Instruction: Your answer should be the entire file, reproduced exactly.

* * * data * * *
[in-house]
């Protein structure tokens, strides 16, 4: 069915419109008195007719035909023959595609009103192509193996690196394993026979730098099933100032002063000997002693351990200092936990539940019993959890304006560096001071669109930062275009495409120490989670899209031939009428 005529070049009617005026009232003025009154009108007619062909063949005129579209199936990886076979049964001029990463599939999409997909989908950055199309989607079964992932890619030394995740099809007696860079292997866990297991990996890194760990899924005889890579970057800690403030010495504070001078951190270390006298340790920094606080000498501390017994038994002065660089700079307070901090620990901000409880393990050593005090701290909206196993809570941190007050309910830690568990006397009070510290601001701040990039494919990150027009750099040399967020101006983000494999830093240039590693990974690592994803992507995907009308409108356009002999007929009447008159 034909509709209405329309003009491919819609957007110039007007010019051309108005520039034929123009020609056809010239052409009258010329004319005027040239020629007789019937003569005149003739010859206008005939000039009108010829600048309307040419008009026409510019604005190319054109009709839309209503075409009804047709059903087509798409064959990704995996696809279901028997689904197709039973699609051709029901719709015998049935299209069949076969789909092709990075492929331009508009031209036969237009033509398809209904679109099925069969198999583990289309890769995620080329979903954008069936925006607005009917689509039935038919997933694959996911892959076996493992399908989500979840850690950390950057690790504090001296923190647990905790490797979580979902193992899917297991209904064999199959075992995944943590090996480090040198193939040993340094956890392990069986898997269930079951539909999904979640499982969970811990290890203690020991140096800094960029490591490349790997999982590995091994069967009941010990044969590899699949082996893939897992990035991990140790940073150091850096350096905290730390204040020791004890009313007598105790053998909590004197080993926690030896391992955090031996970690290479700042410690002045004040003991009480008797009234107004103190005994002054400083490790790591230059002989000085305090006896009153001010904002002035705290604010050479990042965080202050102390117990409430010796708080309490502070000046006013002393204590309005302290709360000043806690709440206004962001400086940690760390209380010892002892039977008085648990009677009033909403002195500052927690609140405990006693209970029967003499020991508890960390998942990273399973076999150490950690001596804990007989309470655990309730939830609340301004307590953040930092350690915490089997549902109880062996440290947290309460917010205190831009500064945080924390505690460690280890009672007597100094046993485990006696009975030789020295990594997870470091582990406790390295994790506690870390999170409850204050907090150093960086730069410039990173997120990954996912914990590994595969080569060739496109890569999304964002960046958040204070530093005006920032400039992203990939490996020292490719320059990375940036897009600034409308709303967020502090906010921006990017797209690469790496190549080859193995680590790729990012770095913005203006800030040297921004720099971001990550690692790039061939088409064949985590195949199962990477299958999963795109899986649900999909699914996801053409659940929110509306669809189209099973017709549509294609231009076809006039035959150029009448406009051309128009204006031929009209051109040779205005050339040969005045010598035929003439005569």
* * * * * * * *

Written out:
[in-house]
């Protein structure tokens, strides 16, 4: 069915419109008195007719035909023959595609009103192509193996690196394993026979730098099933100032002063000997002693351990200092936990539940019993959890304006560096001071669109930062275009495409120490989670899209031939009428 005529070049009617005026009232003025009154009108007619062909063949005129579209199936990886076979049964001029990463599939999409997909989908950055199309989607079964992932890619030394995740099809007696860079292997866990297991990996890194760990899924005889890579970057800690403030010495504070001078951190270390006298340790920094606080000498501390017994038994002065660089700079307070901090620990901000409880393990050593005090701290909206196993809570941190007050309910830690568990006397009070510290601001701040990039494919990150027009750099040399967020101006983000494999830093240039590693990974690592994803992507995907009308409108356009002999007929009447008159 034909509709209405329309003009491919819609957007110039007007010019051309108005520039034929123009020609056809010239052409009258010329004319005027040239020629007789019937003569005149003739010859206008005939000039009108010829600048309307040419008009026409510019604005190319054109009709839309209503075409009804047709059903087509798409064959990704995996696809279901028997689904197709039973699609051709029901719709015998049935299209069949076969789909092709990075492929331009508009031209036969237009033509398809209904679109099925069969198999583990289309890769995620080329979903954008069936925006607005009917689509039935038919997933694959996911892959076996493992399908989500979840850690950390950057690790504090001296923190647990905790490797979580979902193992899917297991209904064999199959075992995944943590090996480090040198193939040993340094956890392990069986898997269930079951539909999904979640499982969970811990290890203690020991140096800094960029490591490349790997999982590995091994069967009941010990044969590899699949082996893939897992990035991990140790940073150091850096350096905290730390204040020791004890009313007598105790053998909590004197080993926690030896391992955090031996970690290479700042410690002045004040003991009480008797009234107004103190005994002054400083490790790591230059002989000085305090006896009153001010904002002035705290604010050479990042965080202050102390117990409430010796708080309490502070000046006013002393204590309005302290709360000043806690709440206004962001400086940690760390209380010892002892039977008085648990009677009033909403002195500052927690609140405990006693209970029967003499020991508890960390998942990273399973076999150490950690001596804990007989309470655990309730939830609340301004307590953040930092350690915490089997549902109880062996440290947290309460917010205190831009500064945080924390505690460690280890009672007597100094046993485990006696009975030789020295990594997870470091582990406790390295994790506690870390999170409850204050907090150093960086730069410039990173997120990954996912914990590994595969080569060739496109890569999304964002960046958040204070530093005006920032400039992203990939490996020292490719320059990375940036897009600034409308709303967020502090906010921006990017797209690469790496190549080859193995680590790729990012770095913005203006800030040297921004720099971001990550690692790039061939088409064949985590195949199962990477299958999963795109899986649900999909699914996801053409659940929110509306669809189209099973017709549509294609231009076809006039035959150029009448406009051309128009204006031929009209051109040779205005050339040969005045010598035929003439005569």